Tourism Ministry picks 10 popular Turkish street food
Turkey’s Culture and Tourism Ministry has prepared a list of the country’s most popular street food anyone can find in all 81 provinces across the nation, with “simit,” which is Turkish bagel, fish sandwiches and chestnuts taking the lead.
“Tantuni,” which is a wrap with small cubes of meat seasoned with hot peppers and onions, stuffed mussels, baked potatoes, chicken with rice, çiğ köfte, fresh almond on ice and şalgam follow suit on the list.
Although Istanbul is Turkey’s gastronomical center with plenty of local and international restaurants, street food is also worth trying for tourists, according to goturkey.com, a website set up by the ministry to promote the country’s tourist hotspots.
According to the ministry, the country’s street food culture goes back to the history of Turks.
“Turkish people come from a nomadic background, and this is one of the main reasons why street food culture is extremely rich and popular all across the country,” the website said.
“The culture of street food is like a gold mine in Turkey. In each city, you can encounter street flavors that are unique to the region and that can appeal to everyone’s plate,” it said, while placing simit atop the list.
Describing simit as “a round-shaped bagel-like bread covered with sesame seeds,” the ministry recommends people to eat simit “on its own or with cheese and a cup of tea.”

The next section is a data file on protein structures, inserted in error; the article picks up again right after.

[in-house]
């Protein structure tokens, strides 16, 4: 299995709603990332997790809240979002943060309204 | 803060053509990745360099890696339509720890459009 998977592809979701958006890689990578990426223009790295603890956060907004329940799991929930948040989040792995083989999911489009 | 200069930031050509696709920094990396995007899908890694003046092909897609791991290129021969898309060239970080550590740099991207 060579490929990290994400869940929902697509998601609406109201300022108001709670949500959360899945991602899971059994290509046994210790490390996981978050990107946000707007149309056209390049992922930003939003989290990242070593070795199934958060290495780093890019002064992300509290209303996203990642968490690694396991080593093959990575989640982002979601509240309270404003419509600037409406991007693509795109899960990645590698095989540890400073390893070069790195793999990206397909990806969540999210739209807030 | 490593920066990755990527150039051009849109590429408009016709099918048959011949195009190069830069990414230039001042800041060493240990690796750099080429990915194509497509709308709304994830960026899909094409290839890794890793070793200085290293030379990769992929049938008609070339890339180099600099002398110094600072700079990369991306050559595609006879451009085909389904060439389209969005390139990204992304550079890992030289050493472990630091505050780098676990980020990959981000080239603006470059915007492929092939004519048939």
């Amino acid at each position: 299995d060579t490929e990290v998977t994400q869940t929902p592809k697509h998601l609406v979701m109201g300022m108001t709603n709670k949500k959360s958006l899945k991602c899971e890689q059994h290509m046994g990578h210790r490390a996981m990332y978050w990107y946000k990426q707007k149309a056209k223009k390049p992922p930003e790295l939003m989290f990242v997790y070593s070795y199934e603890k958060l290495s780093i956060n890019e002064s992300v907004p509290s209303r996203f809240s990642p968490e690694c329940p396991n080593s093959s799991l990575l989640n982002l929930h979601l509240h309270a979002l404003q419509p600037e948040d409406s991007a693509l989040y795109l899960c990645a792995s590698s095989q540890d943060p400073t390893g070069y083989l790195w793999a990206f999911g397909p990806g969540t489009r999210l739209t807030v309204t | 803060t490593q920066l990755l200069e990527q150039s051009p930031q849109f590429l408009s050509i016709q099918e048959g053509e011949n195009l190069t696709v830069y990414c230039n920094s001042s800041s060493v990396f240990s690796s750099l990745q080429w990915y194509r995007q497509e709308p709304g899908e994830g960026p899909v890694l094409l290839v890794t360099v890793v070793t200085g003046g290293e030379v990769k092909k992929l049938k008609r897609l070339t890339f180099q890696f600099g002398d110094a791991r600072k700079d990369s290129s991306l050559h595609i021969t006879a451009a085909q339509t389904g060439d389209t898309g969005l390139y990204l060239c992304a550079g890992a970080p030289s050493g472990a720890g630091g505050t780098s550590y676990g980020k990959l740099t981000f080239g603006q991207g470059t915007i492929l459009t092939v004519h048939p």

“In Istanbul, many people share this delicious snack with seagulls as they cross the Bosphorus on the ferry,” it added.
Following simit, “affordable, nutritional fresh fish sandwiches” come second on the ministry’s list.
“Its taste lingers in your mouth,” it said.
Then come chestnuts, the street delight that, according to the ministry, heralds the beginning of the winter.
When winter comes, one can find a chestnut seller on every corner in almost every city in Turkey.
“Tantuni,” or “wrapped chopped meat with parsley, tomatoes, green peppers, and onions,” is the fourth most popular street food on the list.
Another irresistible street food, the “midye dolma,” (stuffed mussels) is ranked mid-way on the list, as Turks can find sellers almost anywhere on the streets to taste the experimental popular food.
“Once you start, you might not be able to stop,” the ministry said, referring to a common practice of its fans eating one after another.
“Kumpir” is sixth on the list, with the ministry urging people not to miss out on it.
It recommended customers to eat kumpir with sausages, pickles, sweetcorn and olives.
“Chicken with rice” comes after kumpir on the list. It is recommended to be eaten alongside a plate of pickles and a glass of ayran, a Turkish yoghurt-based drink.
“Çiğ köfte” (raw meatballs) is unarguably one of the most popular foods in the country, ranking eighth on the list. Despite its name, çiğ köfte does not actually consist of meat mostly, but is made of bulgur and paste as well as spicy herbs. Again, ayran is strongly recommended with it, according to the website.
“Fresh almond on ice” and a spicy turnip drink named “şalgam” are the last items on the list that the ministry recommends to all tourists.